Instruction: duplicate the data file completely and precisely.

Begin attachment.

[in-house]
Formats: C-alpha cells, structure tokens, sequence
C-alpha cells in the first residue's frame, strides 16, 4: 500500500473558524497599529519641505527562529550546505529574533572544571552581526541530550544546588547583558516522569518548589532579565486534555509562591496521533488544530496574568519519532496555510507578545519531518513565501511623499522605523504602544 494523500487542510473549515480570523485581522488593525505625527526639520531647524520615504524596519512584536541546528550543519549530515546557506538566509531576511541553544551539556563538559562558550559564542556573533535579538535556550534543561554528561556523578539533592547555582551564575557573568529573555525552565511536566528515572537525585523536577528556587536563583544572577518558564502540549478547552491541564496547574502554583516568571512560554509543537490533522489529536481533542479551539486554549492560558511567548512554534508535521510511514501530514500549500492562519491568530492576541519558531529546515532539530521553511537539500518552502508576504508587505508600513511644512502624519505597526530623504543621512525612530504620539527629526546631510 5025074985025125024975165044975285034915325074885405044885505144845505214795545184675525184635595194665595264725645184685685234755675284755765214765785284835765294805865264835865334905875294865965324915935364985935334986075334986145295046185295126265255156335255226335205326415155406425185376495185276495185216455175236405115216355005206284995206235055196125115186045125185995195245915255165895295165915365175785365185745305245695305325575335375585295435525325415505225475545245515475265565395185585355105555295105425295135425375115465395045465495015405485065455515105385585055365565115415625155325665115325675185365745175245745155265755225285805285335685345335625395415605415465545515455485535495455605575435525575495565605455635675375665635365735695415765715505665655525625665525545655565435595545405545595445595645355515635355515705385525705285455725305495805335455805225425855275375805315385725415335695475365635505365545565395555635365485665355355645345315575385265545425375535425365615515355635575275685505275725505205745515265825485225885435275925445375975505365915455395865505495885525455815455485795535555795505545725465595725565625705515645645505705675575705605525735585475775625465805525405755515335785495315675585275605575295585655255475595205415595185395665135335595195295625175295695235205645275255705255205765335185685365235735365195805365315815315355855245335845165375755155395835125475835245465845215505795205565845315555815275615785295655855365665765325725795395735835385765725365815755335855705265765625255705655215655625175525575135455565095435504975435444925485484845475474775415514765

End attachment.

[in-house]
Formats: C-alpha cells, structure tokens, sequence
C-alpha cells in the first residue's frame, strides 16, 4: 500500500473558524497599529519641505527562529550546505529574533572544571552581526541530550544546588547583558516522569518548589532579565486534555509562591496521533488544530496574568519519532496555510507578545519531518513565501511623499522605523504602544 494523500487542510473549515480570523485581522488593525505625527526639520531647524520615504524596519512584536541546528550543519549530515546557506538566509531576511541553544551539556563538559562558550559564542556573533535579538535556550534543561554528561556523578539533592547555582551564575557573568529573555525552565511536566528515572537525585523536577528556587536563583544572577518558564502540549478547552491541564496547574502554583516568571512560554509543537490533522489529536481533542479551539486554549492560558511567548512554534508535521510511514501530514500549500492562519491568530492576541519558531529546515532539530521553511537539500518552502508576504508587505508600513511644512502624519505597526530623504543621512525612530504620539527629526546631510 5025074985025125024975165044975285034915325074885405044885505144845505214795545184675525184635595194665595264725645184685685234755675284755765214765785284835765294805865264835865334905875294865965324915935364985935334986075334986145295046185295126265255156335255226335205326415155406425185376495185276495185216455175236405115216355005206284995206235055196125115186045125185995195245915255165895295165915365175785365185745305245695305325575335375585295435525325415505225475545245515475265565395185585355105555295105425295135425375115465395045465495015405485065455515105385585055365565115415625155325665115325675185365745175245745155265755225285805285335685345335625395415605415465545515455485535495455605575435525575495565605455635675375665635365735695415765715505665655525625665525545655565435595545405545595445595645355515635355515705385525705285455725305495805335455805225425855275375805315385725415335695475365635505365545565395555635365485665355355645345315575385265545425375535425365615515355635575275685505275725505205745515265825485225885435275925445375975505365915455395865505495885525455815455485795535555795505545725465595725565625705515645645505705675575705605525735585475775625465805525405755515335785495315675585275605575295585655255475595205415595185395665135335595195295625175295695235205645275255705255205765335185685365235735365195805365315815315355855245335845165375755155395835125475835245465845215505795205565845315555815275615785295655855365665765325725795395735835385765725365815755335855705265765625255705655215655625175525575135455565095435504975435444925485484845475474775415514765